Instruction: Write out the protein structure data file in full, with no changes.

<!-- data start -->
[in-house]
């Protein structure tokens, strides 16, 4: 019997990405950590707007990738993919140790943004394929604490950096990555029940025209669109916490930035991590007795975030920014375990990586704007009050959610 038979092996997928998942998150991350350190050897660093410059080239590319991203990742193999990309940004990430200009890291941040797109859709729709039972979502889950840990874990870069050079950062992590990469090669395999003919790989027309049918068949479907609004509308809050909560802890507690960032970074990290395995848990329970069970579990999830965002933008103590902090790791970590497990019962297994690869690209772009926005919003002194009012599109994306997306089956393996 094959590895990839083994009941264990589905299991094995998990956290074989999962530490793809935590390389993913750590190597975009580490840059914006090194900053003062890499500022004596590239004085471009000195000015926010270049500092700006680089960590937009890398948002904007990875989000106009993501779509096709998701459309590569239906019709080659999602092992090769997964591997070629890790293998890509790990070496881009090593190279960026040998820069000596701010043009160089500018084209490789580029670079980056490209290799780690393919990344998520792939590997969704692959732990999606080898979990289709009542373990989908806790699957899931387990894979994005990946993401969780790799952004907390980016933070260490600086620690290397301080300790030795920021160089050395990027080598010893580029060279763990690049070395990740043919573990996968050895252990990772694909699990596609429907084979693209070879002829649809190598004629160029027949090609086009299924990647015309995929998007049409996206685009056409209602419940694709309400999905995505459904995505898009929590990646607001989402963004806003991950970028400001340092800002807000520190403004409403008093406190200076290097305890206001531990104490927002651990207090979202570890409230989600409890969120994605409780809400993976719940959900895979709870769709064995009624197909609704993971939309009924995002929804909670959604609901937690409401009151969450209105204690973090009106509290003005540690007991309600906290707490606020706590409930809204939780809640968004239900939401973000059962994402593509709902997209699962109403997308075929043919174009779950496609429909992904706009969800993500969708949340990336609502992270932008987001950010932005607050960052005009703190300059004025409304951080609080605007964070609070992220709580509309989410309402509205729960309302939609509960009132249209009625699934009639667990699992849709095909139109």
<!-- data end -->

[in-house]
């Protein structure tokens, strides 16, 4: 019997990405950590707007990738993919140790943004394929604490950096990555029940025209669109916490930035991590007795975030920014375990990586704007009050959610 038979092996997928998942998150991350350190050897660093410059080239590319991203990742193999990309940004990430200009890291941040797109859709729709039972979502889950840990874990870069050079950062992590990469090669395999003919790989027309049918068949479907609004509308809050909560802890507690960032970074990290395995848990329970069970579990999830965002933008103590902090790791970590497990019962297994690869690209772009926005919003002194009012599109994306997306089956393996 094959590895990839083994009941264990589905299991094995998990956290074989999962530490793809935590390389993913750590190597975009580490840059914006090194900053003062890499500022004596590239004085471009000195000015926010270049500092700006680089960590937009890398948002904007990875989000106009993501779509096709998701459309590569239906019709080659999602092992090769997964591997070629890790293998890509790990070496881009090593190279960026040998820069000596701010043009160089500018084209490789580029670079980056490209290799780690393919990344998520792939590997969704692959732990999606080898979990289709009542373990989908806790699957899931387990894979994005990946993401969780790799952004907390980016933070260490600086620690290397301080300790030795920021160089050395990027080598010893580029060279763990690049070395990740043919573990996968050895252990990772694909699990596609429907084979693209070879002829649809190598004629160029027949090609086009299924990647015309995929998007049409996206685009056409209602419940694709309400999905995505459904995505898009929590990646607001989402963004806003991950970028400001340092800002807000520190403004409403008093406190200076290097305890206001531990104490927002651990207090979202570890409230989600409890969120994605409780809400993976719940959900895979709870769709064995009624197909609704993971939309009924995002929804909670959604609901937690409401009151969450209105204690973090009106509290003005540690007991309600906290707490606020706590409930809204939780809640968004239900939401973000059962994402593509709902997209699962109403997308075929043919174009779950496609429909992904706009969800993500969708949340990336609502992270932008987001950010932005607050960052005009703190300059004025409304951080609080605007964070609070992220709580509309989410309402509205729960309302939609509960009132249209009625699934009639667990699992849709095909139109």